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Greek cave may have inspire the mythic Hades

By Catholic Online (NEWS CONSORTIUM)
December 2nd, 2012
Catholic Online (www.catholic.org)

Hades, the world of the undead found in Greek mythology presided over Pluto and his three-headed dog Cerebus, was a ghostly netherworld where souls went after death. Archaeologists now believe they've found the cave that was the inspiration for Hades. Researchers say a prehistoric cave in Greece - where everyone perished after a massive cave-in, is likely to be the real-life inspiration for the mythic netherworld.

LOS ANGELES, CA (Catholic Online) - The discovery implies that prehistoric Europe may have been much more complex than previously thought. Located in southern Greece and discovered in 1958, the cave is called Alepotrypa, which means "foxhole."

"The legend is that in a village nearby, a guy was hunting for foxes with his dog, and the dog went into the hole and the man went after the dog and discovered the cave," researcher Michael Galaty, an archaeologist at Millsaps College in Jackson, Mississippi says. "The story's probably apocryphal - depending on who you ask in the village, they all claim it was their grandfather who found the cave."

Greek officials wanted to use the cave as a tourism site, but researchers, fearing that the wealth of historical detail it may have contained, convinced them to the leave the area alone for further study.

The main chamber of the cave is about 200 feet tall and up to about 330 feet wide. Altogether, the cave is nearly 3,300 feet long, large enough to have its own lake, in which famed explorer Jacques Cousteau once scuba-dived.

"If you've ever seen 'The Lord of the Rings,' this might make you recall the mines of Moria - the cave is really that impressive," Galaty says.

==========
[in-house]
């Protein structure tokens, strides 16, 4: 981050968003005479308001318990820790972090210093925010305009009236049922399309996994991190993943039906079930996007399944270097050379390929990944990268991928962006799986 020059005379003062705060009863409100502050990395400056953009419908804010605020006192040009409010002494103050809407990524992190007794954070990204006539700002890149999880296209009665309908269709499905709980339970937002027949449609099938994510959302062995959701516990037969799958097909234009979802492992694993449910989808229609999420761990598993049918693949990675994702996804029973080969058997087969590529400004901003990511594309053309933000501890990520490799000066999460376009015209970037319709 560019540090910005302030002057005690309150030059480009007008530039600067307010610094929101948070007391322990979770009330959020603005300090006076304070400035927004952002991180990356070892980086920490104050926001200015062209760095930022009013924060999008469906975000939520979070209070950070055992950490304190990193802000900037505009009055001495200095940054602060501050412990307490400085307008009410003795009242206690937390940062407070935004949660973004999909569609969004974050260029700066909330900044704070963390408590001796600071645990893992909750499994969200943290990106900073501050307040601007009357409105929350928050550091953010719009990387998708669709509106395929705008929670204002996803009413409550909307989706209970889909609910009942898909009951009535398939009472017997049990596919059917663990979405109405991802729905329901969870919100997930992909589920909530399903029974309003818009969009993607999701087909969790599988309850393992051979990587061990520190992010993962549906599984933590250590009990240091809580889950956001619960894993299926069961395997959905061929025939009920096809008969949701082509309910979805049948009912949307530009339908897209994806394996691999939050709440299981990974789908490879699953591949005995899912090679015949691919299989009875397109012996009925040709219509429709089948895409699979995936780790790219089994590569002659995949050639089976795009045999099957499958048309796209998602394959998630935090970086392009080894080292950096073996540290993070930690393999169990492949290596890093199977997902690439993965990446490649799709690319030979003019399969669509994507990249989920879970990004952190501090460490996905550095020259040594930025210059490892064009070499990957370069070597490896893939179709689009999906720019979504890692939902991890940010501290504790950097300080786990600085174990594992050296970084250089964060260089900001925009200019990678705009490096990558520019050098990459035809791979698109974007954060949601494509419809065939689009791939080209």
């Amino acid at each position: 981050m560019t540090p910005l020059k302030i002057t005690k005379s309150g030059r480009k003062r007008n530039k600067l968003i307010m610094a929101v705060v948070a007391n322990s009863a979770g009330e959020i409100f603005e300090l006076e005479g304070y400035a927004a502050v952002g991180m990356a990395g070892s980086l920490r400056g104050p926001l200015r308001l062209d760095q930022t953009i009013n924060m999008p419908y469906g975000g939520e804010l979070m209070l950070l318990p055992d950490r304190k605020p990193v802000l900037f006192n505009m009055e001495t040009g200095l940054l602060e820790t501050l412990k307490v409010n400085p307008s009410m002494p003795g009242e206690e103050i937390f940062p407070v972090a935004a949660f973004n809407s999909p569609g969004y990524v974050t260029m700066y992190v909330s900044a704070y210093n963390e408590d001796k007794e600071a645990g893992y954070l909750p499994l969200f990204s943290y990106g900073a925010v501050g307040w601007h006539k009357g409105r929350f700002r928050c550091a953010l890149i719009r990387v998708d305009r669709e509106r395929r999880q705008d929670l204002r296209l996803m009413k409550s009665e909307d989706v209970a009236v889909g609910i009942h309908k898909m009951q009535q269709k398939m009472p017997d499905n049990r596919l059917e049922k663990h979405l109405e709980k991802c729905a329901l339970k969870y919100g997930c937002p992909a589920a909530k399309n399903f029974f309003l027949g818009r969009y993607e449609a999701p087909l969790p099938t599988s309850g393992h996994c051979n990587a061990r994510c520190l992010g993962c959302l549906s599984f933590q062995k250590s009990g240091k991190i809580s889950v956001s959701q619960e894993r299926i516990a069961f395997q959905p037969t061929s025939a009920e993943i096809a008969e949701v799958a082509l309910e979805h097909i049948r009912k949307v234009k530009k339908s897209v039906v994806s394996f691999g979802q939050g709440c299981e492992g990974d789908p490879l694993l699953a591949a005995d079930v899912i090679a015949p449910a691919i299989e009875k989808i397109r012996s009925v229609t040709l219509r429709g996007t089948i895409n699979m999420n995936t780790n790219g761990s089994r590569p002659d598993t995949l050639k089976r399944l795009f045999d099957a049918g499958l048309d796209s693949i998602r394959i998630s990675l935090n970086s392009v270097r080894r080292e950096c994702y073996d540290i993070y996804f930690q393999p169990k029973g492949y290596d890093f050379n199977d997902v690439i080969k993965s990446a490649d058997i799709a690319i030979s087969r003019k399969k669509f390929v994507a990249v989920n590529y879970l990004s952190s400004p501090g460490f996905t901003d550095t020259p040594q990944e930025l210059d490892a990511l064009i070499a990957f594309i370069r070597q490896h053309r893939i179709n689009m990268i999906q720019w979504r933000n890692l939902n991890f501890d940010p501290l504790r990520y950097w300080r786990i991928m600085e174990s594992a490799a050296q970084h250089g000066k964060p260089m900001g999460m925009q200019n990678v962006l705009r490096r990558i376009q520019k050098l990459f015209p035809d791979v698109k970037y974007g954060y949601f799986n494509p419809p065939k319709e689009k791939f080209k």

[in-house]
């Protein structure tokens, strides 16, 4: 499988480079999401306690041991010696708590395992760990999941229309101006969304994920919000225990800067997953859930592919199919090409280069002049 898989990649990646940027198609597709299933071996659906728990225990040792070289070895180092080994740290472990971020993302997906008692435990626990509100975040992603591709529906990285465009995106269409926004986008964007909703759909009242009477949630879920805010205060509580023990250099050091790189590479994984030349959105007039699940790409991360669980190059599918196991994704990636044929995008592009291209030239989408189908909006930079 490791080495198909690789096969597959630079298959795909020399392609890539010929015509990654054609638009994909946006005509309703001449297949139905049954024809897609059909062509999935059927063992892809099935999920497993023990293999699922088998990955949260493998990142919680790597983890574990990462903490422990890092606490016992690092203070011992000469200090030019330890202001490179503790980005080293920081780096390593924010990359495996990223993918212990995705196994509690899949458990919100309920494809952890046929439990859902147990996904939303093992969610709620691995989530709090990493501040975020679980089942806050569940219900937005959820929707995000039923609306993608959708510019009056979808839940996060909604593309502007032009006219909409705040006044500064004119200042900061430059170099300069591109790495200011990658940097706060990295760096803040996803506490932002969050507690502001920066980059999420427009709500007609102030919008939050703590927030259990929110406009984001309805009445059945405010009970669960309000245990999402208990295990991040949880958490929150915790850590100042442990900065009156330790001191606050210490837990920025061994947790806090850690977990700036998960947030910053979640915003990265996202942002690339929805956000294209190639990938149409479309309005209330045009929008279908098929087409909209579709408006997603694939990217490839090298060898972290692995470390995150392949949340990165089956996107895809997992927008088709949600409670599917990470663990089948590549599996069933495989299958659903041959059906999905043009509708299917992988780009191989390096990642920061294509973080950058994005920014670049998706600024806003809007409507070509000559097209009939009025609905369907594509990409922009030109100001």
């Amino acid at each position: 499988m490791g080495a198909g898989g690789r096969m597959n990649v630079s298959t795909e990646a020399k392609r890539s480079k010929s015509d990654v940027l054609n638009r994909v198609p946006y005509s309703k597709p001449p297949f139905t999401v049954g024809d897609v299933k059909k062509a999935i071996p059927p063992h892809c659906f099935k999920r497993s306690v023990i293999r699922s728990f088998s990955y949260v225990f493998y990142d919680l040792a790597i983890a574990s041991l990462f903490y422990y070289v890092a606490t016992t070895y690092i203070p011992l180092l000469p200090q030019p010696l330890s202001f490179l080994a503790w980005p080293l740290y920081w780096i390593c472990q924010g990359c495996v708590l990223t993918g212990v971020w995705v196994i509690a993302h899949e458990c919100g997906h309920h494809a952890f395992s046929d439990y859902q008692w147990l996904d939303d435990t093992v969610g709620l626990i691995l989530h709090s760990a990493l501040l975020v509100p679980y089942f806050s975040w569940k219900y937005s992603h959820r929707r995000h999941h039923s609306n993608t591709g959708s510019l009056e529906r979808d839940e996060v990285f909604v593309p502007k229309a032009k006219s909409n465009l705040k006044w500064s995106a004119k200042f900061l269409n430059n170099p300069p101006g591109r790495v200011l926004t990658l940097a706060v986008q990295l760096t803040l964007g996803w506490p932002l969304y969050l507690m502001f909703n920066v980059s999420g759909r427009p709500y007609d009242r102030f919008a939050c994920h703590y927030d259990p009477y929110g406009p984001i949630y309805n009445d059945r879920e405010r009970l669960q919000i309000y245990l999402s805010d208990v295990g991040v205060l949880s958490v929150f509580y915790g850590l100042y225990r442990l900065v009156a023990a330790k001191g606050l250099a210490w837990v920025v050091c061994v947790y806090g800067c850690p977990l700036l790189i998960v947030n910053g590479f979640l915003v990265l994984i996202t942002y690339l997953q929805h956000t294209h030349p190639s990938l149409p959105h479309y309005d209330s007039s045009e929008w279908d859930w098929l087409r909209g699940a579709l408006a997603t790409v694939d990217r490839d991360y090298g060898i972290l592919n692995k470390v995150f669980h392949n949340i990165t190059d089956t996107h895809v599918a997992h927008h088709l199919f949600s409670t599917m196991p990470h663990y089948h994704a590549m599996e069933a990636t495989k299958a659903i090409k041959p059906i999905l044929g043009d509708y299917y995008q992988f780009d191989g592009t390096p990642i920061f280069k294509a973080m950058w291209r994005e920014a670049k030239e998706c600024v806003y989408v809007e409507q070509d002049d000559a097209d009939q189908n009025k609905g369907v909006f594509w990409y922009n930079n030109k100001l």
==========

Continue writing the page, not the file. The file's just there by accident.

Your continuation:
Tools, pottery, obsidian and even silver and copper artifacts that date back to the Neolithic or New Stone Age has been found there since excavations began in the Seventies.

Greece, as it is now known, began about 9,000 years ago. "Alepotrypa existed right before the Bronze Age in Mycenaean Greece, so we're kind of seeing the beginnings of things that produced the age of heroes in Greece," Galaty says.

The cavern was used by cave people as a shelter, as well as a cemetery and place of ritual.

"You have to imagine the place torch-lit, filled with people lighting bonfires and burying the dead," Galaty said. "It was quite like a prehistoric cathedral, a pilgrimage site that attracted people from all over the region and perhaps from further afield."

The cave has seen a lot of inhabitants come and go. "Alepotrypa was at a perfect place to intercept sea trade from Africa all the way to the eastern Mediterranean, being right at the southern tip of Greece," Galaty said.

The use of the cave as a shelter ended when its entrance collapsed about 5,000 years ago, burying everyone inside alive.

"It is and was an amazing place, the closest thing we have to a Neolithic Pompeii," Galaty said.

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